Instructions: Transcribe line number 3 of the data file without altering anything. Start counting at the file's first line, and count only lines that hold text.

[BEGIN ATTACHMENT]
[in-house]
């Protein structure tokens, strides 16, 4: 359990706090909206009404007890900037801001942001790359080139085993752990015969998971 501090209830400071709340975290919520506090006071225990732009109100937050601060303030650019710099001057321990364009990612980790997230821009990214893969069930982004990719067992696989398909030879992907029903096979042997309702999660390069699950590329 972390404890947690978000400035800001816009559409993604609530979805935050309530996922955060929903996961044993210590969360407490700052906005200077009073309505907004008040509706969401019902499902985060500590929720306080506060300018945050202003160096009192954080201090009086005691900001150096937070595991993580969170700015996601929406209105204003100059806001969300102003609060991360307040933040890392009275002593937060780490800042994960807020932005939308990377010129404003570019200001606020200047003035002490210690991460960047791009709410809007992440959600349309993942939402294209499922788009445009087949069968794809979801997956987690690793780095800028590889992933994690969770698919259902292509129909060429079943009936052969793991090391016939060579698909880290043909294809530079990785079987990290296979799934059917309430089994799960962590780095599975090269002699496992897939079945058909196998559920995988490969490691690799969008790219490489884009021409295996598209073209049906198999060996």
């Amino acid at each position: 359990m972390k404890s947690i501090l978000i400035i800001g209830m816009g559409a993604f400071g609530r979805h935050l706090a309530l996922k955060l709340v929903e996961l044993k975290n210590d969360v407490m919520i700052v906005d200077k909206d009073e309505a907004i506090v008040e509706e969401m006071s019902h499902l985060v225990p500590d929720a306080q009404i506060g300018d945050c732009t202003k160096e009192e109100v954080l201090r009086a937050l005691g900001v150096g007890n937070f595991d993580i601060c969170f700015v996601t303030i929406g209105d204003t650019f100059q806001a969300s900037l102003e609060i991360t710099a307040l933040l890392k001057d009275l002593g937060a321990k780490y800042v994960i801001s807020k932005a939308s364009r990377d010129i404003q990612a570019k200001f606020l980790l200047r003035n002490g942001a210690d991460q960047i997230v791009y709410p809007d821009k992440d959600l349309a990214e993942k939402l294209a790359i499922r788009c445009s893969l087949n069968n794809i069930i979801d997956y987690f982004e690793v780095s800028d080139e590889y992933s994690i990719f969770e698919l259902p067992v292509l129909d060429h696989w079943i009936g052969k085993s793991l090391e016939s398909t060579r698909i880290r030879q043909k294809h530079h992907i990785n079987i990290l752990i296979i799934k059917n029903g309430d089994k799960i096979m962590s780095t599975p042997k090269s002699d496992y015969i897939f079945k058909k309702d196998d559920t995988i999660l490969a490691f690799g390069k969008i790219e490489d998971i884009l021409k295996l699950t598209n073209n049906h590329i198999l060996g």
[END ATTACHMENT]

């Amino acid at each position: 359990m972390k404890s947690i501090l978000i400035i800001g209830m816009g559409a993604f400071g609530r979805h935050l706090a309530l996922k955060l709340v929903e996961l044993k975290n210590d969360v407490m919520i700052v906005d200077k909206d009073e309505a907004i506090v008040e509706e969401m006071s019902h499902l985060v225990p500590d929720a306080q009404i506060g300018d945050c732009t202003k160096e009192e109100v954080l201090r009086a937050l005691g900001v150096g007890n937070f595991d993580i601060c969170f700015v996601t303030i929406g209105d204003t650019f100059q806001a969300s900037l102003e609060i991360t710099a307040l933040l890392k001057d009275l002593g937060a321990k780490y800042v994960i801001s807020k932005a939308s364009r990377d010129i404003q990612a570019k200001f606020l980790l200047r003035n002490g942001a210690d991460q960047i997230v791009y709410p809007d821009k992440d959600l349309a990214e993942k939402l294209a790359i499922r788009c445009s893969l087949n069968n794809i069930i979801d997956y987690f982004e690793v780095s800028d080139e590889y992933s994690i990719f969770e698919l259902p067992v292509l129909d060429h696989w079943i009936g052969k085993s793991l090391e016939s398909t060579r698909i880290r030879q043909k294809h530079h992907i990785n079987i990290l752990i296979i799934k059917n029903g309430d089994k799960i096979m962590s780095t599975p042997k090269s002699d496992y015969i897939f079945k058909k309702d196998d559920t995988i999660l490969a490691f690799g390069k969008i790219e490489d998971i884009l021409k295996l699950t598209n073209n049906h590329i198999l060996g």